Sometimes (very rarely now), on a night like tonight, when, while up late finishing up some layout work (so, so close), I unexpectedly get a message from a friend that says, "Thought you would like to know that your ex's band is using your photo without credit and presumably without permission," I think about my old life.
The life in which I was about 8 pounds heavier than at any other point in my life, 10x more stressed out than at anytime before or since, and 10x more dependent on another human being that I was ever meant to be. I think about the things I did, how closed off my mind had become to the world and other people, and how the plans I was making for my life did not sync up with what I had thought was the most important relationship in my life, and vice versa.
I think about how sad I was, and I feel bad for that Satpreet. That old Satpreet. But then I think of all the things she learned. All the things she did. How she hunkered down and worked damn hard on her art so that this Satpreet, the present Satpreet, could be where I am today, with so many accomplishments and a good artistic reputation under my belt. She taught me how to love someone more than she loved herself, and then taught me why that was wrong and stupid. She taught me how to lose sight of my dreams, and then gain them back with more force, more clarity, and more drive than I had ever thought possible.
She taught me that, just when you've given up on yourself, just when you think that the only person who cared about you is driving away with a promise of never coming back, that's when all the people who actually care about you, who love you unconditionally, will get in cars or get on planes and drive and fly and carpool to come and see you sell art and live your dream and cry yourself to sleep, because you are happy to be making art and selling it, but so sad to be alone.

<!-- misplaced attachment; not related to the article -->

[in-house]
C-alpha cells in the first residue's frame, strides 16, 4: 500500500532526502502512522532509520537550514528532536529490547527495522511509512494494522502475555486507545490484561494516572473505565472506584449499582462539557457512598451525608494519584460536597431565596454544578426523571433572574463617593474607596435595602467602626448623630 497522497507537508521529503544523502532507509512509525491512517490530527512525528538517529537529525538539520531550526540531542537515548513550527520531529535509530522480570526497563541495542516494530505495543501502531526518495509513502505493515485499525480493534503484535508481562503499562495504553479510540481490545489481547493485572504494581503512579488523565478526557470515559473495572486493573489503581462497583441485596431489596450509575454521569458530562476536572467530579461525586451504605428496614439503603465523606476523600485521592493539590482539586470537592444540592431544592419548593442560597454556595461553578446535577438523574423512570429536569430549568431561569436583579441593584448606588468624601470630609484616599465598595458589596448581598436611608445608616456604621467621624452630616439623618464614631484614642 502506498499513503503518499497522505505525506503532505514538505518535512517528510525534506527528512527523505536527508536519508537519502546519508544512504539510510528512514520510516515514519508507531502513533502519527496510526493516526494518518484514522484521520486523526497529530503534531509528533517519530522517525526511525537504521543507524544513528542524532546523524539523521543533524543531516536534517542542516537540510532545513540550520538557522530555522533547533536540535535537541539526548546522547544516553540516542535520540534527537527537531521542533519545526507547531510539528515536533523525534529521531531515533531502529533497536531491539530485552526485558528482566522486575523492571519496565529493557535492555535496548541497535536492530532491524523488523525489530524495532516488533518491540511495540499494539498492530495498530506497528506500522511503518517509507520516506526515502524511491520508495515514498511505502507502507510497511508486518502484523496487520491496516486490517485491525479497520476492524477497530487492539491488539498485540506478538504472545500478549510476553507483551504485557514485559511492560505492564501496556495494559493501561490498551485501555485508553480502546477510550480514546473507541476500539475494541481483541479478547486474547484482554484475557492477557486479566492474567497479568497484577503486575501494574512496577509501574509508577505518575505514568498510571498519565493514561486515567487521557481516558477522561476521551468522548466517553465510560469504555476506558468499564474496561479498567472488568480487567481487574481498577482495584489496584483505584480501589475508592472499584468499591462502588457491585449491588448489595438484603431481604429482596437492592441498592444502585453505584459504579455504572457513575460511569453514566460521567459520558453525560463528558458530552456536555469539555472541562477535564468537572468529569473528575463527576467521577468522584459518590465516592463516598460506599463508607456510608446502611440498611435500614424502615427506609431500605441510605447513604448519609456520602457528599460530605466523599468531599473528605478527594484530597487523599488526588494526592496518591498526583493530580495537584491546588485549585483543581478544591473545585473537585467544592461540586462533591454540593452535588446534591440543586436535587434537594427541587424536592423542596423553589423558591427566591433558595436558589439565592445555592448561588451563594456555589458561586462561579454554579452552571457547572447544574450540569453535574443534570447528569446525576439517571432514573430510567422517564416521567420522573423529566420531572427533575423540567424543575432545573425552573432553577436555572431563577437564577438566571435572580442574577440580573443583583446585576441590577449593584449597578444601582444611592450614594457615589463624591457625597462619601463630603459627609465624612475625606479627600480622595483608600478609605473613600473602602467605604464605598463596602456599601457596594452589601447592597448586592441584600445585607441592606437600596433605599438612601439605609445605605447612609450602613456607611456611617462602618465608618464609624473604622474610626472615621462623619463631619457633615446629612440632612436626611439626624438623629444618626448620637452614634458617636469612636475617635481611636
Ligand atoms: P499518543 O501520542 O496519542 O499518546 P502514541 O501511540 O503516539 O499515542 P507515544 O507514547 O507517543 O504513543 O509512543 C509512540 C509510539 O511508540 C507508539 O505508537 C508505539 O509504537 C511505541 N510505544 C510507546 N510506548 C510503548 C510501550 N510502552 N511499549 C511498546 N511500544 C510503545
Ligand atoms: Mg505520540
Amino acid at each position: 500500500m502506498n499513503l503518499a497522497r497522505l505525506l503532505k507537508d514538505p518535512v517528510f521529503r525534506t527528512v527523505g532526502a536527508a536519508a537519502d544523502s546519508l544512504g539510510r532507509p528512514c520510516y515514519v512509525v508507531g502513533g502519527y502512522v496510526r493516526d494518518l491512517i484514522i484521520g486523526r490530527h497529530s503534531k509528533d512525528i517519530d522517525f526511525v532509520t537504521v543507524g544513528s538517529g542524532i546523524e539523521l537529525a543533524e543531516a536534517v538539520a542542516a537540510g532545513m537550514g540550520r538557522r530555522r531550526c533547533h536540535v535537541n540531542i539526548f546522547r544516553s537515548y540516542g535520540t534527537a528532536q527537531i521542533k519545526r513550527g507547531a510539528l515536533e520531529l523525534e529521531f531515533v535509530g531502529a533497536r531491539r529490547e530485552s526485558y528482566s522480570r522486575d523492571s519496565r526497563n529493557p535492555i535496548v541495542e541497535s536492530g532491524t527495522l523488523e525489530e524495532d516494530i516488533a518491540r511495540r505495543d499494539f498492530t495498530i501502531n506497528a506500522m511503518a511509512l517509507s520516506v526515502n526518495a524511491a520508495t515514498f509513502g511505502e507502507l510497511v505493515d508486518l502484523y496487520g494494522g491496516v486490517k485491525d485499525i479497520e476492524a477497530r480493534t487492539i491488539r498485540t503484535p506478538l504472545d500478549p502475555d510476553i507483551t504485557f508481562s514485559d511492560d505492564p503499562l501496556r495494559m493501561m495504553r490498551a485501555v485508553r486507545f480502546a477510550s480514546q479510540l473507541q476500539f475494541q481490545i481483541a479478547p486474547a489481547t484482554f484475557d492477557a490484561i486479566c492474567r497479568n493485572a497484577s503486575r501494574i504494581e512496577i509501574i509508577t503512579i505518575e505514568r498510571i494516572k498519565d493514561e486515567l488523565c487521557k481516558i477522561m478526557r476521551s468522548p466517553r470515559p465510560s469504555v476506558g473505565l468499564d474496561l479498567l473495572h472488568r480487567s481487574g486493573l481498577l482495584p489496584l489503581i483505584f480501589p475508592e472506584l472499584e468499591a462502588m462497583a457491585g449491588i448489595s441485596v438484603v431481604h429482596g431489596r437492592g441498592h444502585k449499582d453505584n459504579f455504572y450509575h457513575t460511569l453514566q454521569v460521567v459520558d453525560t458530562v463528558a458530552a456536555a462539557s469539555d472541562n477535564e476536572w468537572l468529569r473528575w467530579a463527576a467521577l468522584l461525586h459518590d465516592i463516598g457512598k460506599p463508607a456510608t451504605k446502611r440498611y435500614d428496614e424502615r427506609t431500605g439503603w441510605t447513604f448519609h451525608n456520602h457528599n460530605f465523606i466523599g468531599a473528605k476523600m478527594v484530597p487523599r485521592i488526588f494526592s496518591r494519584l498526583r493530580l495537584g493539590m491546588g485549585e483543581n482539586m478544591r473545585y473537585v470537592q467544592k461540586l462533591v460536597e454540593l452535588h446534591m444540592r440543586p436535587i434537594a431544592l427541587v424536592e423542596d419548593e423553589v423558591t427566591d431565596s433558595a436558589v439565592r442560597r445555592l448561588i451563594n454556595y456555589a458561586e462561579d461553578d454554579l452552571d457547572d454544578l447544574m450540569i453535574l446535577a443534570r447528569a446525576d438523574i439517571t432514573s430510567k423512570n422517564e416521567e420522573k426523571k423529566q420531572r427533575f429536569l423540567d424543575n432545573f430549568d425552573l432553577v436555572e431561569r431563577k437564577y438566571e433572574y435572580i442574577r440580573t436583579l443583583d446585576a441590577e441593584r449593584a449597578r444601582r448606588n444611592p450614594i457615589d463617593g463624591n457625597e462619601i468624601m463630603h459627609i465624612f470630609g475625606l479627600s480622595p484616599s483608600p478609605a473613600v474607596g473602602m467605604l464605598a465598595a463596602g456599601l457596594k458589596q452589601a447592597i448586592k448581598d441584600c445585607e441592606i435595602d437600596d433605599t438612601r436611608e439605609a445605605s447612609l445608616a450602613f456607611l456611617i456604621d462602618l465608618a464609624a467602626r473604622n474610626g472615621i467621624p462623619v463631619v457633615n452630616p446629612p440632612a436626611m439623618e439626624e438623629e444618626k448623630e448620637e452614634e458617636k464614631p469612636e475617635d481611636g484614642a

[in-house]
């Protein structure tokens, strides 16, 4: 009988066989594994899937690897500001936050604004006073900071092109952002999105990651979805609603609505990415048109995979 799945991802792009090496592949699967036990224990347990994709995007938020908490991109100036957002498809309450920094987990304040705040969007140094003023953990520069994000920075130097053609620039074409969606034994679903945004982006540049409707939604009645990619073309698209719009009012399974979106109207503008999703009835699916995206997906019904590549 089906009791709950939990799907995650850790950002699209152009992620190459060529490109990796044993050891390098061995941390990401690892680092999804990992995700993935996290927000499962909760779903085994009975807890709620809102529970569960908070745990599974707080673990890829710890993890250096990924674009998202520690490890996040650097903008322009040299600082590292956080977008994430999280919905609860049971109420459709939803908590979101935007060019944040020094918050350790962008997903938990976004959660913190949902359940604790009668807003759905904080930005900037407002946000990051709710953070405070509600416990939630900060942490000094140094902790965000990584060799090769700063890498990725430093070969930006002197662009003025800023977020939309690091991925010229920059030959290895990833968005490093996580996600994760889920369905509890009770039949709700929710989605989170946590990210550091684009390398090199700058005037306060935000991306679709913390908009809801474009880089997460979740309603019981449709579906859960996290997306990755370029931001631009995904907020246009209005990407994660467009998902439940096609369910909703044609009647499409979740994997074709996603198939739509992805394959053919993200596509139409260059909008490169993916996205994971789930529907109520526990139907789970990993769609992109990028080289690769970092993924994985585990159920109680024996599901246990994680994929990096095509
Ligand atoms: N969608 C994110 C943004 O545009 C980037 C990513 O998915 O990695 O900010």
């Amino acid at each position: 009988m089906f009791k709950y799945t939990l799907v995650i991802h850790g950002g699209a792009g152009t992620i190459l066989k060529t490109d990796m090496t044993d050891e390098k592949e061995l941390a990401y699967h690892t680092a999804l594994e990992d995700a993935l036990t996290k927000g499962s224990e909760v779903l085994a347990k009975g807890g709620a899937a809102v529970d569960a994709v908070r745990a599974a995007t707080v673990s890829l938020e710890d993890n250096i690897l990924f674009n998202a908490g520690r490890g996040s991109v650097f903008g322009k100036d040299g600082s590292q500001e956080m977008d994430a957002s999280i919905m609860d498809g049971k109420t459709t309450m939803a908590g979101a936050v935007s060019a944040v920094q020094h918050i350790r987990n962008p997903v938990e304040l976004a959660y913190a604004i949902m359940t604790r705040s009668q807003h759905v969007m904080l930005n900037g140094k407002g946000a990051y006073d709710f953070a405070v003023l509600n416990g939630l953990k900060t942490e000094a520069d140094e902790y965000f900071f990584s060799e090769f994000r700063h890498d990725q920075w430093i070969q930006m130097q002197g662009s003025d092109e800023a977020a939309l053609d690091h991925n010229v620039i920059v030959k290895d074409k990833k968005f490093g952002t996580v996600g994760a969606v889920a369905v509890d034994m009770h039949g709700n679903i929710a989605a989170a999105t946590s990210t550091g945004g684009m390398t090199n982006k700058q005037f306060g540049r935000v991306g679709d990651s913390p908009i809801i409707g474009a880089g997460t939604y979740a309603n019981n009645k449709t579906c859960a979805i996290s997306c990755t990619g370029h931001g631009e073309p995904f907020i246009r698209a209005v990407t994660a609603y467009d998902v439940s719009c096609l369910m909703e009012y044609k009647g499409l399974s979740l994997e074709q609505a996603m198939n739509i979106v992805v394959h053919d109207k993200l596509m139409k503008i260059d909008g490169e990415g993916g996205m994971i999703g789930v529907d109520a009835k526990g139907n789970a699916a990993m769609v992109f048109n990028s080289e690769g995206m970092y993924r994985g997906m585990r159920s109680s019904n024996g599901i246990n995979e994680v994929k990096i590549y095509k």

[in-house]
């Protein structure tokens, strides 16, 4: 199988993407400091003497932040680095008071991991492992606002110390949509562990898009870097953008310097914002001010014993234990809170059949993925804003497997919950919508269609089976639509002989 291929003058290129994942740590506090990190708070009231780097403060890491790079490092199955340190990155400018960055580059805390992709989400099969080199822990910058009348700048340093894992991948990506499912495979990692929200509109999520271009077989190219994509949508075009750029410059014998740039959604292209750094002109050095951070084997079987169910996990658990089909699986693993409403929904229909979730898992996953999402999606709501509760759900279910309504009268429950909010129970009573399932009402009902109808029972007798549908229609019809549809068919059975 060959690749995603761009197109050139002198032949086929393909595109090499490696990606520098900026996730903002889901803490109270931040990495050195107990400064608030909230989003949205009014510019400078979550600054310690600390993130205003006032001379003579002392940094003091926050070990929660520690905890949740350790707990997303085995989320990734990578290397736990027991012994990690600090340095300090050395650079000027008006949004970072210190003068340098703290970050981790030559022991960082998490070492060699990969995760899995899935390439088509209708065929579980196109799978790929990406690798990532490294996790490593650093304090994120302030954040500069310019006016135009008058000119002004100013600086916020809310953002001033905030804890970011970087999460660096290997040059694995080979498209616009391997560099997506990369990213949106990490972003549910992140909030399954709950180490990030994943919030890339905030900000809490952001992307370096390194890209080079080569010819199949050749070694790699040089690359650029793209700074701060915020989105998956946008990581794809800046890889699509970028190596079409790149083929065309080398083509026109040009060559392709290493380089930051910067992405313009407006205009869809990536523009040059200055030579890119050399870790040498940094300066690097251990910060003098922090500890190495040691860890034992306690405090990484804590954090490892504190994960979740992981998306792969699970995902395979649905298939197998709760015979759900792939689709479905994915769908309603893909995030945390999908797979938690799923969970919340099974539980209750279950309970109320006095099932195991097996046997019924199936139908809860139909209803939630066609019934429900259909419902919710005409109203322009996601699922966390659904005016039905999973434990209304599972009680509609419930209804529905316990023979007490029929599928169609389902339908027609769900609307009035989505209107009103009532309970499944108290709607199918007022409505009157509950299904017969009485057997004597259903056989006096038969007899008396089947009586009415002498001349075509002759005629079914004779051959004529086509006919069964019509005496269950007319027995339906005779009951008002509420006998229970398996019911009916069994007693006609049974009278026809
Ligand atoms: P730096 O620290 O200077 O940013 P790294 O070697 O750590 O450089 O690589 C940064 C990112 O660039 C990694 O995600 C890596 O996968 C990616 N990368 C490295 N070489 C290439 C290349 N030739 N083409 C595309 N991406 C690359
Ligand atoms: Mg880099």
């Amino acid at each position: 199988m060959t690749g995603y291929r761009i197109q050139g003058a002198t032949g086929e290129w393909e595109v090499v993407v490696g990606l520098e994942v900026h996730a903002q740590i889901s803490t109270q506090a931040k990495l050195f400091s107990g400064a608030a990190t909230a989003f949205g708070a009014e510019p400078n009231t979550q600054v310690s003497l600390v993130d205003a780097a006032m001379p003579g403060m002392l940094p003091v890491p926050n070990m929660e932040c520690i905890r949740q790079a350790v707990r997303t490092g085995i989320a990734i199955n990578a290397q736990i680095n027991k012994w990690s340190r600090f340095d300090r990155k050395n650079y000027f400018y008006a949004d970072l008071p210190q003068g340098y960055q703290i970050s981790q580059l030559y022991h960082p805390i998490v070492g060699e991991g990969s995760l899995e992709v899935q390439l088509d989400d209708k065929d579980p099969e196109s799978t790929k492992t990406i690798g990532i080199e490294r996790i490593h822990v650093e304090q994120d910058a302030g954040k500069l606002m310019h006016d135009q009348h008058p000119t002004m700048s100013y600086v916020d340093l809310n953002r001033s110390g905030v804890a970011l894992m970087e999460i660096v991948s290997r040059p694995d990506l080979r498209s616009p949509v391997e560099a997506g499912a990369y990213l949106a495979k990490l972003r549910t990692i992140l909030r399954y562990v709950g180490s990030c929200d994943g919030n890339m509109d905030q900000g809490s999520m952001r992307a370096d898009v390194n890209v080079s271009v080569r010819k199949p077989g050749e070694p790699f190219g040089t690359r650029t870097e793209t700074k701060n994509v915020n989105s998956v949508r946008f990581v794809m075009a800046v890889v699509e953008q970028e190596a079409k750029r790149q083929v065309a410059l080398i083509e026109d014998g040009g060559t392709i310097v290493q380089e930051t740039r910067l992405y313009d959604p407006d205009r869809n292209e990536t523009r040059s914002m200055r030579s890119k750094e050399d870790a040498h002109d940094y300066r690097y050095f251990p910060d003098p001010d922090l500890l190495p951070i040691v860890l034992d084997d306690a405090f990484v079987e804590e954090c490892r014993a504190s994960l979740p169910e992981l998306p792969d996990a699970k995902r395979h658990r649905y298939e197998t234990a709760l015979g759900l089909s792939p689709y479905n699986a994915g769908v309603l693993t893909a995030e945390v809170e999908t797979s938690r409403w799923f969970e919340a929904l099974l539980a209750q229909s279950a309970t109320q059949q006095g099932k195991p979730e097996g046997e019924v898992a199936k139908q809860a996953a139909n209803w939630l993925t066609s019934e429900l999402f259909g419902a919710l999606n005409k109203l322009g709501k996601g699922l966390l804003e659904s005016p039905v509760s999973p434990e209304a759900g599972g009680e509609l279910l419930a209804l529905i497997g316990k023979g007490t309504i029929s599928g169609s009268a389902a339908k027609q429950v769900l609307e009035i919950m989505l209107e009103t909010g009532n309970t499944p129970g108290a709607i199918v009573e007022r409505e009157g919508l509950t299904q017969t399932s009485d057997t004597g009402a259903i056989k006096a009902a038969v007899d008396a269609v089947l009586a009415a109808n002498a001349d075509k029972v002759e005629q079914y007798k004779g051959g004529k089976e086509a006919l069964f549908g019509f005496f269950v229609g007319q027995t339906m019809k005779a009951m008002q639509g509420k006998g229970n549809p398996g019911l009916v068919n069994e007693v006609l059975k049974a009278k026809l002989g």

From the moment he drove away, when I thought the world was falling in on me, when I thought that I wouldn't make it to the Art Fair, when I thought that I would never love again, the world was actually opening up. It was expanding and making room for the all the people that I had forgotten, all of the people that I had known, all of the people that I did not know yet but would soon love so dearly. The absence of that one person, that one overarching presence in my life, left room for so many healthier, more diverse, more exciting and fitting things than I had ever thought possible.
It's been a devastating, heart wrenching soul searching, watching shooting stars from mountain tops and falling on red rocks in the deepest canyon in the United States, sort of journey. And I am so grateful for every minute of it.
Because it has brought me here. To this moment in time, when I am so much healthier than I was back then, both physically and emotionally. I am healthier and kinder and more aware of my flaws. I surround myself by people who I care about, but many of whom challenge me and disagree with me, rather than surrounding myself with people who consistently reaffirm my world views. I am focused and driven and I have explored so much of the world that I always dreamt of exploring. I wake up to a shining sun and hummingbirds outside of my window and dear friends outside of my door. Most days, I wake up smiling and fall asleep smiling and feel so happy to be where I am.
So yes. On some nights, like this night, I find myself thinking about my old life. And I find myself smiling. Grateful that it happened; happy that it's over.